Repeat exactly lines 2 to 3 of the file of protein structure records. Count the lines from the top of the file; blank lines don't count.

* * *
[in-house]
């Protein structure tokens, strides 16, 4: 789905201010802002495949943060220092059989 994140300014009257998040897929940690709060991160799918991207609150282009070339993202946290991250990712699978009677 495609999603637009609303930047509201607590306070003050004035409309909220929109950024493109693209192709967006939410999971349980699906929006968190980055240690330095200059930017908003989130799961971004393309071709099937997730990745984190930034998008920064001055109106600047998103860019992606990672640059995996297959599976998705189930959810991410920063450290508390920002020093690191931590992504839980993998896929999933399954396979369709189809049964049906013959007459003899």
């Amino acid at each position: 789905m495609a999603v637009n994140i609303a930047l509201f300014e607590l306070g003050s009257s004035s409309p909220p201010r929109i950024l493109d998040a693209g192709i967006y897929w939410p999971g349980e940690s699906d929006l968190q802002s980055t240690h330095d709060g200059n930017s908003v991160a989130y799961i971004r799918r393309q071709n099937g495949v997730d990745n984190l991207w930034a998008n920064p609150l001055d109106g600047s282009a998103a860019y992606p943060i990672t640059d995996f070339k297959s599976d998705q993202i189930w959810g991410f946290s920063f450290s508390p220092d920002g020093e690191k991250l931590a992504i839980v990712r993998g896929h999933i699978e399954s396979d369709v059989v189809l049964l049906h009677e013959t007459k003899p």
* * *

């Protein structure tokens, strides 16, 4: 789905201010802002495949943060220092059989 994140300014009257998040897929940690709060991160799918991207609150282009070339993202946290991250990712699978009677 495609999603637009609303930047509201607590306070003050004035409309909220929109950024493109693209192709967006939410999971349980699906929006968190980055240690330095200059930017908003989130799961971004393309071709099937997730990745984190930034998008920064001055109106600047998103860019992606990672640059995996297959599976998705189930959810991410920063450290508390920002020093690191931590992504839980993998896929999933399954396979369709189809049964049906013959007459003899």
């Amino acid at each position: 789905m495609a999603v637009n994140i609303a930047l509201f300014e607590l306070g003050s009257s004035s409309p909220p201010r929109i950024l493109d998040a693209g192709i967006y897929w939410p999971g349980e940690s699906d929006l968190q802002s980055t240690h330095d709060g200059n930017s908003v991160a989130y799961i971004r799918r393309q071709n099937g495949v997730d990745n984190l991207w930034a998008n920064p609150l001055d109106g600047s282009a998103a860019y992606p943060i990672t640059d995996f070339k297959s599976d998705q993202i189930w959810g991410f946290s920063f450290s508390p220092d920002g020093e690191k991250l931590a992504i839980v990712r993998g896929h999933i699978e399954s396979d369709v059989v189809l049964l049906h009677e013959t007459k003899p």